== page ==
Omega World Travel, Incorporated, Plaintiff-appellee, v. Trans World Airlines, Defendant-appellant,andairlines Reporting Corporation, Defendant, 111 F.3d 14 (4th Cir. 1997)Annotate this Case
ARGUED: R. Hewitt Pate, Hunton & Williams, Richmond, Virginia, for Appellant. Barry Roberts, Roberts & Hundertmark, Chevy Chase, Maryland, for Appellee. ON BRIEF: Thomas G. Slater, Jr., Sarah C. Johnson, Hunton & Williams, Richmond, Virginia; Charles E. Bachman, O'Sullivan, Graev & Karabell, L.L.P., New York City, for Appellant.
Before HALL and LUTTIG, Circuit Judges, and BUTZNER, Senior Circuit Judge.
Reversed by published opinion. Judge LUTTIG wrote the opinion, in which Judge HALL and Senior Judge BUTZNER joined.
LUTTIG, Circuit Judge.
The dispute before us arose from Omega World Travel's conduct as a ticketing agent for Trans World Airlines pursuant to the "Agency Reporting Agreement" (ARA), a standard contract prepared by the Airlines Reporting Corporation (ARC). Because Omega, over TWA's strenuous objections, persisted in marketing TWA tickets for a company controlled by former TWA controlling shareholder Carl Icahn, TWA filed a suit against Omega in Missouri state court, alleging that Omega's sale of the Icahn tickets violated the ARA and Omega's agency obligations of loyalty and good faith. Omega in turn sued TWA and ARC in the federal district court for the Eastern District of Virginia on federal antitrust and state contract law grounds in the action underlying the appeal sub judice. After TWA allegedly threatened to terminate Omega as its agent, Omega sought, and the district court granted, a preliminary injunction prohibiting TWA from terminating the agency relationship between the two companies. We stayed the injunction and thereafter denied a motion by Omega to dissolve the stay. TWA, in the interim between our two orders, terminated its agency relationship with Omega. Before us now is TWA's appeal of the district court's mandatory preliminary injunction. Because neither Omega's state-law claims nor its federal antitrust claims support the extraordinary mandatory injunction granted by the district court, we reverse the district court's grant of injunction.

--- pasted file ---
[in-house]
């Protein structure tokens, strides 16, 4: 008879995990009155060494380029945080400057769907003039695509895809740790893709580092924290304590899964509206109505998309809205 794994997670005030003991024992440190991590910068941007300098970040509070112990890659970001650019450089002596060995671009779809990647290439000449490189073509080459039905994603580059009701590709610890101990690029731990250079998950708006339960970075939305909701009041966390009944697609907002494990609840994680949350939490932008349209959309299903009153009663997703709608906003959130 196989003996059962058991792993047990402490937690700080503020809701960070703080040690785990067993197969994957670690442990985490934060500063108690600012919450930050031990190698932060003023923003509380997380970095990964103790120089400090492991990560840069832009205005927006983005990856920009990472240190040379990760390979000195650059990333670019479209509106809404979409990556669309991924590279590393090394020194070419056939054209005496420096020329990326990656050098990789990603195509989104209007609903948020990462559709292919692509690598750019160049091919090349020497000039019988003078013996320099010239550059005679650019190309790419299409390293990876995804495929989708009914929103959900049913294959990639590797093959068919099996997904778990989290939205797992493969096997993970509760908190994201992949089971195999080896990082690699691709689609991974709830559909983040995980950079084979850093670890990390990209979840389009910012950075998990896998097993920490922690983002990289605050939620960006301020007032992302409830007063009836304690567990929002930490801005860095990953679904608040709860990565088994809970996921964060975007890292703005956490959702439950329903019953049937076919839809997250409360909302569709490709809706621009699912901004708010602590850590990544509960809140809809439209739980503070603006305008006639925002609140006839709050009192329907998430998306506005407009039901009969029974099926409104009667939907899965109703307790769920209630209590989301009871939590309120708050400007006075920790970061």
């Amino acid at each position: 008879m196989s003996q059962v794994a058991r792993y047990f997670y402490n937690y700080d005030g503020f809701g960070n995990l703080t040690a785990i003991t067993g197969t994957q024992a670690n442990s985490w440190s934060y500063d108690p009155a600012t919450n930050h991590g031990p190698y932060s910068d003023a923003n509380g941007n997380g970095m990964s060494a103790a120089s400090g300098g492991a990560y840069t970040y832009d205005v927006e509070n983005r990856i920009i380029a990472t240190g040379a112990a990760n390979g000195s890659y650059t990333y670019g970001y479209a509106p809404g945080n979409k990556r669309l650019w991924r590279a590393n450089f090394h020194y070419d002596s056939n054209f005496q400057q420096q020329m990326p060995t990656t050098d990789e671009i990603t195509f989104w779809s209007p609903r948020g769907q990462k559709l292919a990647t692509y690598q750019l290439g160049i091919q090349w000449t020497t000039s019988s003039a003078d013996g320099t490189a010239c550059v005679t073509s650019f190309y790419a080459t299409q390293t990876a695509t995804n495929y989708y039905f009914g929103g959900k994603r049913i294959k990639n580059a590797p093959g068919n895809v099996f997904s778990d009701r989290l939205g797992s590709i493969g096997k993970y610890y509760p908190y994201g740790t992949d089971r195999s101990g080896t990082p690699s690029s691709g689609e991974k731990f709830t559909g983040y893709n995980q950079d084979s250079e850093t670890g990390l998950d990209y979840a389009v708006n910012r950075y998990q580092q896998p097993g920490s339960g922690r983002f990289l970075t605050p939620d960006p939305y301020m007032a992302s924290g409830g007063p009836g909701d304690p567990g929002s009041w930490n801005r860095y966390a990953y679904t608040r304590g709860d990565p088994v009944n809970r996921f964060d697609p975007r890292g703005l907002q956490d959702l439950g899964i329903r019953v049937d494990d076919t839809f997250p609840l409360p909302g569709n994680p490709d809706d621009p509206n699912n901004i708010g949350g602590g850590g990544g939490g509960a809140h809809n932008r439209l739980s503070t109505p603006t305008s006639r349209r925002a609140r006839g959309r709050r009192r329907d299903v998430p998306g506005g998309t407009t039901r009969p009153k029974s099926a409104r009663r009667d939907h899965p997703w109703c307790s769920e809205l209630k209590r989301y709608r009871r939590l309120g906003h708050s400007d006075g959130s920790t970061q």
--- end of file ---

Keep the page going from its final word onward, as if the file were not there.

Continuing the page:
The district court granted the preliminary injunction based upon its belief that there was "some likelihood" that Omega would prevail on the merits of its claims against TWA. J.A. at 45.1 Although it is not entirely clear from the court's bench ruling, we understand the district court to have based its conclusion more upon its assessment that Omega's federal antitrust claims might ultimately prove meritorious, than on a belief that there was a likelihood that Omega would prevail on its state law contract claims against TWA. Neither set of claims, we believe, will support the mandatory injunctive relief granted.
Omega's claim that the ARC system violates the Sherman Act cannot, as a matter of law, support an injunction requiring TWA to remain involuntarily in a contractual business relationship with Omega. The purpose of interim equitable relief is to protect the movant, during the pendency of the action, from being harmed or further harmed in the manner in which the movant contends it was or will be harmed through the illegality alleged in the complaint. Thus, a preliminary injunction may never issue to prevent an injury or harm which not even the moving party contends was caused by the wrong claimed in the underlying action. As the Eighth Circuit held in Devose v. Herrington, 42 F.3d 470, 471 (8th Cir. 1994), "a party moving for a preliminary injunction must necessarily establish a relationship between the injury claimed in the party's motion and the conduct asserted in the complaint."
Here, Omega sought and obtained a mandatory preliminary injunction in order to prevent the harm that would result were its agency relationship with TWA terminated. In its underlying complaint, however, Omega alleges that that very same relationship is invalid under the Sherman Act and that it has been injured by the continuation of that relationship into which it was allegedly coerced. Thus, as TWA emphasizes, Omega literally seeks through its antitrust claim to dissolve the very contractual relationship which it seeks to have preserved through preliminary injunction. When the injury that the movant seeks to prevent through a preliminary injunction is not only unrelated, but directly contradictory to, the injury for which it seeks redress in the underlying complaint, then a preliminary injunction simply should not issue.2